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with the ability to cut through all different kinds of blockages in the legs at once—from rock-hard calcium deposits, to squishier type of blood clot called a thrombus—without raising the risk of having the drill perforate the leg artery and cause dangerous bleeding. The company’s device is also the only one with a vacuum feature, which sucks up tiny particles that can get dislodged in the bloodstream, and potentially cause trouble, like a stroke.
The investors were drawn to invest so much in Pathway because a lot of the risk has been removed now that Jetstream is on the market, and seeing strong early demand. Founder and chairman Tom Clement told me in early February that the Pathway machine, at a cost of $4,000 per patient, had already been purchased by 100 physicians, and used on 500 patients. Sales have been growing every month, he said in that Xconomy exclusive.
“The investors see that we’re now a commercial business,” Buckman says. “We’re generating revenue, we’re seeing uptake in the marketplace, they like our pipeline, and they like the opportunity of a large market. When you look at how venture firms think, a lot of them have been in bunker mode lately, and they are looking for opportunities like ours where it’s late-stage, generating revenue, and has a reasonable opportunity to be acquired. They’re looking for less risk, and this is not a bad place to park some of their money.”
In connection with the financing, Avi Molcho of Forbion Fund will join Pathway’s board, Buckman says. The company currently has a staff of about 200, with a sales and marketing group of about 40, which it expects will grow modestly, Buckman says.
Buckman, a veteran medical device marketer with experience at Natick, MA-based Boston Scientific, took over the top job at Pathway from Clement in October as the company made the transition from the engineering to commercial phase. He clearly knows how to tell a compelling story, as we related from the JP Morgan Healthcare Conference in San Francisco. At that meeting, he told an anecdote about how doctors are using the Jetstream technology in the field. He said one doctor used it to clear out blocked leg arteries in a 91-year-old woman in less than an hour. Before this device came along, the physician was reluctant to operate at all on such a patient, given how fragile she was, and how it would have taken seven different tools, 14 onerous insertions of catheters, and about $20,000 of equipment to do the same thing with another method.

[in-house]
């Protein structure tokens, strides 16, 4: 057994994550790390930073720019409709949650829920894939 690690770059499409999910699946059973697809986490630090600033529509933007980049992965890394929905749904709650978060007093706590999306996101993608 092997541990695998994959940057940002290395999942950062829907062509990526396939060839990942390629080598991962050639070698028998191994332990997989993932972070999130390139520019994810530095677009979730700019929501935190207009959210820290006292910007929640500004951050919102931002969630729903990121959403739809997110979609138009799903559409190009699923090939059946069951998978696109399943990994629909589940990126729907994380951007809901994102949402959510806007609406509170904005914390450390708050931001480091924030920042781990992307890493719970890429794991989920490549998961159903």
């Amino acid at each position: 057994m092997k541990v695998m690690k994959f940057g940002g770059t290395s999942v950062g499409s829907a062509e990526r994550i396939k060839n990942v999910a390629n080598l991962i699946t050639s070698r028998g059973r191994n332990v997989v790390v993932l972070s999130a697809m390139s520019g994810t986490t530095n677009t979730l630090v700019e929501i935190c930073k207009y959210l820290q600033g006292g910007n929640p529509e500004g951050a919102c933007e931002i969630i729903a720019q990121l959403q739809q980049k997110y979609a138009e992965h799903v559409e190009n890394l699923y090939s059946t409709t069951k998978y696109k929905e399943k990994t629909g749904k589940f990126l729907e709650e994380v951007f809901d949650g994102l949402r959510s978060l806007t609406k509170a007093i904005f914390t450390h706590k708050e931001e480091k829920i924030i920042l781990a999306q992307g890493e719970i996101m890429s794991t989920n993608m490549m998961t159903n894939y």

Buckman has the luxury of running a private company, so he didn’t have to share his company’s actual sales, or its sales forecasts with me. But director David Auth told me back in July that the Pathway device “could easily top $150 million in annual sales” or even $200 million if the company plays its cards right. If Pathway approaches those numbers anytime soon, it’s pretty safe to say some of the big medical device companies will want to come knocking to buy this technology, and give this new group of VCs the kind of payday they are increasingly anxious to see.
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